Setting Up the Game
Separate the cards into two piles. Cards with an arrowhead icon ➤ next to their name go into a face-down pile called the adventure deck. Put this in the center of the table and shuffle it. All other cards, such as the champions and extra Gold Coins and Food cards, go into the side deck.
Note—If you have a first edition copy of Dragonvault, there are no arrowhead icons to signify which cards belong in the adventure deck. Refer to the 'Adventure Deck Contents' section.
Note—In both first and second edition Dragonvault decks, there is an extra Gluttonous Ogre card. It is recommended to put this card into the adventure deck if you are playing a game with five or more players. Otherwise, keep it in the side deck.
Each player chooses a champion from the side deck. Or you can assign them randomly. Everyone begins the game with one Food card, and two Gold Coins cards. Take these cards from the side deck as well. This becomes your starting hand. Then, players whose champions have an ability that triggers at the start of the game, such as Ulric, will activate those abilities.
To determine who goes first, each player rolls a d6 (six-sided die). The person who rolls the highest begins the game. Then, the turn order goes clockwise from that person. If two or more players tie for the highest roll, roll again as many times as necessary to break the tie.
Note—Champion abilities are in effect when rolling for turn order. For example, Avadel will get +1 to these rolls, and Radin will deal 1 damage to all enemy champions if his owner rolls a 5 or a 6.
Adventure Deck Contents
When you begin the game, place the following cards into a face-down pile at the center of the table and shuffle them:
2x Arrow Trap
3x Bear Trap
1x Black Dragon
2x Crystal Ball
2x Expert Thief
2x Gluttonous Ogre
3x Goblin Bombers
21x Gold Coins
1x Gold Dragon
3x Green Dragon
2x Healing Potion
3x Hired Muscle
2x Invisibility Potion
2x Lava Trap
2x Pitfall Trap
2x Red Dragon
2x Spirit of Retribution
1x White Dragon
These cards makeup the adventure deck.
Tip — If you are playing a game with more than four players, it is recommended that you put the additional Gluttonous Ogre into the adventure deck.
At the start of your turn, you may play action or mercenary cards from your hand. There is no limit to the amount of cards you can play. Just keep in mind that mercenaries will require you to pay treasure. To pay treasure means to place treasure cards from your hand into the discard pile, until the required amount of treasure is met. The discard pile is a face-up stack of cards next to the adventure deck.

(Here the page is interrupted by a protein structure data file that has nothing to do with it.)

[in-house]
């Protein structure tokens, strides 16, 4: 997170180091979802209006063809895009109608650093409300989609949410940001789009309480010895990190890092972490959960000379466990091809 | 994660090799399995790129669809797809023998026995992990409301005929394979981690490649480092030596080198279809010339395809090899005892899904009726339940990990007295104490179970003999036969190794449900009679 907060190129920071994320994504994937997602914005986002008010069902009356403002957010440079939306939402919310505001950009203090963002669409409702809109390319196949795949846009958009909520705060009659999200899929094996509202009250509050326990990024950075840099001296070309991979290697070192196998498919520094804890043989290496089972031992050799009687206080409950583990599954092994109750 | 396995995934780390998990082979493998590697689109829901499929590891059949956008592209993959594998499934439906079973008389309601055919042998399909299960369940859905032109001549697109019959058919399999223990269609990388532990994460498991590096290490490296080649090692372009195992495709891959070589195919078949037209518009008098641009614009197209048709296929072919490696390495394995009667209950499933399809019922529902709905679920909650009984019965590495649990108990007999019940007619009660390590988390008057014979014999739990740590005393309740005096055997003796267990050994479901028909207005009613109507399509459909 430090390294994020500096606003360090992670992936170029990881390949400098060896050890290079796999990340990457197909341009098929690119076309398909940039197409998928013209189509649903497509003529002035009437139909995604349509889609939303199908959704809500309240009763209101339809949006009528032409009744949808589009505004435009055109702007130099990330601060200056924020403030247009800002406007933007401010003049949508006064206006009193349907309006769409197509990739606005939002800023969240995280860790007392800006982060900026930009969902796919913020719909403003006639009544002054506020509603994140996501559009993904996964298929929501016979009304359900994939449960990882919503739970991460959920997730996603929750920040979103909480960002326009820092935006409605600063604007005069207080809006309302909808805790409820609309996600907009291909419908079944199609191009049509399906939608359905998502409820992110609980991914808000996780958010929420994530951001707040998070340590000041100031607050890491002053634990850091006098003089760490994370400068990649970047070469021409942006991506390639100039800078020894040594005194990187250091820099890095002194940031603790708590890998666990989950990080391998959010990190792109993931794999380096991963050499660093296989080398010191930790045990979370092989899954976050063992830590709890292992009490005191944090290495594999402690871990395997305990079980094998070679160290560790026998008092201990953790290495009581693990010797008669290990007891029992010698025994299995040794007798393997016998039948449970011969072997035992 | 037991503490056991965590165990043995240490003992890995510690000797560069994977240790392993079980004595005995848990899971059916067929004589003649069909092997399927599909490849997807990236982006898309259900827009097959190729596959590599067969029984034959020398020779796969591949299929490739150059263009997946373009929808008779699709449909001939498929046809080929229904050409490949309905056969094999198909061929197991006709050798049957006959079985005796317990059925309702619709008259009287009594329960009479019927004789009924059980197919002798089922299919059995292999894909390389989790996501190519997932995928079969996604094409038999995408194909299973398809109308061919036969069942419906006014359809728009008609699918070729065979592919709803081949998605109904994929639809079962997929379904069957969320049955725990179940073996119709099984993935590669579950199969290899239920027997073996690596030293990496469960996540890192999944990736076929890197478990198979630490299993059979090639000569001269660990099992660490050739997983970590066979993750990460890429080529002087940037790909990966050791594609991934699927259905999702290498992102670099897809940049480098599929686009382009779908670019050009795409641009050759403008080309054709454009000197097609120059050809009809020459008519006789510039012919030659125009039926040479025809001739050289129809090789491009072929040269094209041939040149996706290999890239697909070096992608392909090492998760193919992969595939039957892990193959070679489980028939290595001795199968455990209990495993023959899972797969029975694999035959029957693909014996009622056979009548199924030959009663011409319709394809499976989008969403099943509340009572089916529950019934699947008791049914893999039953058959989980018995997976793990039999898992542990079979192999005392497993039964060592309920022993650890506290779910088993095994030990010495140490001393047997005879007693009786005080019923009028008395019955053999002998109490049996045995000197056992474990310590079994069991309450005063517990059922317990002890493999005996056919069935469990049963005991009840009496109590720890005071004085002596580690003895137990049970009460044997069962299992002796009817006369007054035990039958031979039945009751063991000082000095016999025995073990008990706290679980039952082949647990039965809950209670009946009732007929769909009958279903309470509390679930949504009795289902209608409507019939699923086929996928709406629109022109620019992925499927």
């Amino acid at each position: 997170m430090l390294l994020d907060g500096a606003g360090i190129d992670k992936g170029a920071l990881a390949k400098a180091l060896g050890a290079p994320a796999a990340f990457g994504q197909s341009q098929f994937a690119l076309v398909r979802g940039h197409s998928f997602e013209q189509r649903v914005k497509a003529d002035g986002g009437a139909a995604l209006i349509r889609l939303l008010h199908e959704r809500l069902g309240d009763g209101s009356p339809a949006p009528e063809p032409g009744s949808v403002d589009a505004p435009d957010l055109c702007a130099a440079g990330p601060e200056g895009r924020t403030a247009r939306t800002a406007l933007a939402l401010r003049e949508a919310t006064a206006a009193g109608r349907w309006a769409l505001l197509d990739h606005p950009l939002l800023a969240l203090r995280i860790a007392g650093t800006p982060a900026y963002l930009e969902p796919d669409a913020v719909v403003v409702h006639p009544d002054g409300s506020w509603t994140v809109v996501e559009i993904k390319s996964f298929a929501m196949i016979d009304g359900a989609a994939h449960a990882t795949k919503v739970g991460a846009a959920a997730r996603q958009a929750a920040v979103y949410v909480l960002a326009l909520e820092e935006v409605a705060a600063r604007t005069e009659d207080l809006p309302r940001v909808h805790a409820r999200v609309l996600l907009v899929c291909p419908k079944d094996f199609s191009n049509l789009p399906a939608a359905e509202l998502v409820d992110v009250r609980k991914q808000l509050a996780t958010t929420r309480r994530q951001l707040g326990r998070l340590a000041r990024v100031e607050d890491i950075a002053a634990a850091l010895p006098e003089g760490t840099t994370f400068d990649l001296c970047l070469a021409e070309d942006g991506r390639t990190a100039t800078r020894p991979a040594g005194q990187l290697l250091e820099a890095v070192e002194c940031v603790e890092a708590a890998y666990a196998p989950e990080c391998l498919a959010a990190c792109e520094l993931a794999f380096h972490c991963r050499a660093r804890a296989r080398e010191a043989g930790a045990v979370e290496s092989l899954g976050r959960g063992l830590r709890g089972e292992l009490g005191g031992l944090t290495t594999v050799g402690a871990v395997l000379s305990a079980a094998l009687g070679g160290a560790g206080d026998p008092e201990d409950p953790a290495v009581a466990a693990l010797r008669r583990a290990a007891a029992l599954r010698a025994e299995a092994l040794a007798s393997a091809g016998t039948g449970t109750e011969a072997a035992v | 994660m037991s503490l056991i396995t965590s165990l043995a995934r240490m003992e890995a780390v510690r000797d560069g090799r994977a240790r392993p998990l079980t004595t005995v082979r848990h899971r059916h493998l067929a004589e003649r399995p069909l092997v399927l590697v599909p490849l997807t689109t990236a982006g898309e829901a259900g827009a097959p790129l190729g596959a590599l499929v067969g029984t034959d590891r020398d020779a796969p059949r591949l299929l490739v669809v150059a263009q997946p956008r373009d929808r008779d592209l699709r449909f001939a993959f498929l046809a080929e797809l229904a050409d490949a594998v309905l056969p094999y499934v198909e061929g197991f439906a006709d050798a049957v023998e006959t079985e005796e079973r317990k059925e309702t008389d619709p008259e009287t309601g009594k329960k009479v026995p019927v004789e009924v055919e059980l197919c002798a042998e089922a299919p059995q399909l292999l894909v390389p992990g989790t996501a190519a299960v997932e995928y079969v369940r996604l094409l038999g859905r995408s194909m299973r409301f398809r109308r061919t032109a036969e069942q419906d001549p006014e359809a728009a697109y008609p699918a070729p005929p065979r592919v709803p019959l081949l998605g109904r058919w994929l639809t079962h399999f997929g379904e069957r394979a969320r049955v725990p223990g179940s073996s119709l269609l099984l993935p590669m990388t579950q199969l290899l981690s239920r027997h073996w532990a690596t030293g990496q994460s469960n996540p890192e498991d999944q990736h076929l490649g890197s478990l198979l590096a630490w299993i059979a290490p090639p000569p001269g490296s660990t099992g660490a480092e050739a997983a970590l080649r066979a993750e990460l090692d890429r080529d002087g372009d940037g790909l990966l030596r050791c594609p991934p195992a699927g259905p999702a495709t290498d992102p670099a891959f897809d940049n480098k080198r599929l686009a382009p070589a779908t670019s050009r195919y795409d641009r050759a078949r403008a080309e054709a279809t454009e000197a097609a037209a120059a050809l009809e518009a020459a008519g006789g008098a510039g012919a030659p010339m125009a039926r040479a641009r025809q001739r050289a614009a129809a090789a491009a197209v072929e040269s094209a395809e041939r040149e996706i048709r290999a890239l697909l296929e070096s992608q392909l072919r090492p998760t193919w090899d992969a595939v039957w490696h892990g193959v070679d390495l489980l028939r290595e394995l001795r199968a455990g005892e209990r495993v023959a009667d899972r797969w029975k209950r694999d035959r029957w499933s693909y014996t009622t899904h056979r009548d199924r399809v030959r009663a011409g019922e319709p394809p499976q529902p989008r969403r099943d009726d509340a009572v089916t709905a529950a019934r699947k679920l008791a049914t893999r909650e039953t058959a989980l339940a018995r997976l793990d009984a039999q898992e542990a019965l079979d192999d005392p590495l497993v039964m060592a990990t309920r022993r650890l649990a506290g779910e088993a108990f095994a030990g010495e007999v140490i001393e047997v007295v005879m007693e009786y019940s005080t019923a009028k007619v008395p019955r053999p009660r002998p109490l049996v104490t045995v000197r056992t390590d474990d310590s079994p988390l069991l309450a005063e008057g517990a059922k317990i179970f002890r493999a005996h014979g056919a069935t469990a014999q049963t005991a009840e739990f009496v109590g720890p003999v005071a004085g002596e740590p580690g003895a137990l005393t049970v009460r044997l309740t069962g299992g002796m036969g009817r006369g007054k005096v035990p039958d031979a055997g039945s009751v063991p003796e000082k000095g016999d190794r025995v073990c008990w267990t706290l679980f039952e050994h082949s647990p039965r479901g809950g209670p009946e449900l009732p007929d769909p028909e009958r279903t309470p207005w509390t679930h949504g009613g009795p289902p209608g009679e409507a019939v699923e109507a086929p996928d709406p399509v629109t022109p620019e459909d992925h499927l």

Note—You cannot "make change" with treasure cards. But it is possible to overpay. For example, if you wanted to play a Hired Muscle during your turn, you could discard a Gemstones card (worth 2 treasure), even though you only needed to pay 1 treasure. The extra 1 treasure that is left over will still be usable for the rest of the turn, so you could use it to play another Mercenary if you wanted to. Think of paid treasure like a "pool" which builds up for that turn only, and then disappears at the end of turn.
When you are done playing cards, draw a card from the adventure deck. If you draw an encounter card, such as a dragon or a trap, you must deal with it immediately. If it is any other type of card, put it into your hand. Your turn ends after you draw from the adventure deck. You cannot play a card that you just drew. You will have to wait until your next turn. The exception to this rule are response cards, such as the Invisibility Potion, which can be played anytime a certain thing (specified in the card text) happens. This may or may not be on your turn.
During the game, champions may take damage. This might be from an encounter, or from an opponent's mercenary. Damage stays on a champion unless healed. To heal damage means to remove it from a champion. If at any point a champion accumulates damage equal to its toughness, that champion dies and its owner is out of the game.